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Poison Attacks
Attack Type Base PP Pow Acc Avg Effects TM HM
Acid POI Phys 30 40 99.6 39.8 lower victim Defense (10% chance) - -
Poison Gas POI Calc 40 - 54.7 - poison (100% chance) - -
Poison Sting POI Phys 35 15 99.6 14.9 poison (20% chance) - -
Poisonpowder POI Calc 35 - 74.6 - poison (100% chance) - -
Sludge POI Phys 20 65 99.6 64.7 poison (36% chance) - -
Smog POI Phys 20 20 69.5 13.9 poison (36% chance) - -
Toxic POI Calc 10 - 84.4 - severe poison (100% chance) 06 -

Analysis & Advice

Poison attacks are most effective against Grass and Bug Pokémon. (Death to Parasect!) However, some Pokémon most commonly thought of as Bug or Grass Pokémon (eg, Beedrill, Venomoth, Bulbasaur, and Vileplume), are actually half-Poison, thus making the selection of vulnerable victims fairly slim. On top of that, Poison (and half-Poison) Pokémon not only take a reduced amount of initial Poison damage, they cannot be Poisoned.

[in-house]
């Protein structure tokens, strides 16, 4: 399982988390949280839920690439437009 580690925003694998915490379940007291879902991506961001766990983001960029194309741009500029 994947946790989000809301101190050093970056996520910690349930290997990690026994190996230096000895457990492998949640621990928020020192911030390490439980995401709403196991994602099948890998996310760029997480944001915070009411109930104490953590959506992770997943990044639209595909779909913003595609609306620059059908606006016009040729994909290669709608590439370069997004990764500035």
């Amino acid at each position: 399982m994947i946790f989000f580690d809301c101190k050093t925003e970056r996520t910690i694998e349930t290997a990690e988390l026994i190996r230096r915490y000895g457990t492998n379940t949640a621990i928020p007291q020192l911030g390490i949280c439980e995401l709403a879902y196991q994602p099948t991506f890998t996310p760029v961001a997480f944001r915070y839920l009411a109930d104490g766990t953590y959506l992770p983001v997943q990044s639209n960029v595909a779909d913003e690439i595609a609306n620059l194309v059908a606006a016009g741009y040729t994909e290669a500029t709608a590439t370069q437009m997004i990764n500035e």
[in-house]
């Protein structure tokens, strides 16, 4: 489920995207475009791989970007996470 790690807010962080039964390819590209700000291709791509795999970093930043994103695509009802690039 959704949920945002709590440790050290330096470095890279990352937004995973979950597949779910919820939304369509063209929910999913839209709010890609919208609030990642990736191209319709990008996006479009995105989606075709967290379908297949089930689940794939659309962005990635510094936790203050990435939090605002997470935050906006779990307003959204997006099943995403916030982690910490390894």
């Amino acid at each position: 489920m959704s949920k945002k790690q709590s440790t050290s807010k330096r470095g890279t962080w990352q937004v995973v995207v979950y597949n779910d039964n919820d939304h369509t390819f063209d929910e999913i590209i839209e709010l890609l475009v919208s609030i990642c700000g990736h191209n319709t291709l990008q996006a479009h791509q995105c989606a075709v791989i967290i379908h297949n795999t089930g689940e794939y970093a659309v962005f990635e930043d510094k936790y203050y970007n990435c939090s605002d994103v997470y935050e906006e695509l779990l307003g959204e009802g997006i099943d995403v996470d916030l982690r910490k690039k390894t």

Furthermore, Exeggutor, another popular Grass Pokémon is half-Psychic, making him quite dangerous to your Arbok.

Poison attacks are weakest against Ghost, Poison, Ground and Rock Pokémon. Since all Ghosts are half-Poison and several Ground Pokémon are half-Rock or half-Poison, your Weezing is going to be in a lot of trouble against many opponents, including Gengar, Rhydon, and Nidoking.

Considering the above, as well as the relatively weak power of Poison attacks (there is no Poison equivalent to Fire Blast or Thunder), if Poison Pokémon trainers do not have a sentimental attachment to their Pokémon, they are likely to be very disappointed in the performance of their good friend Koffing.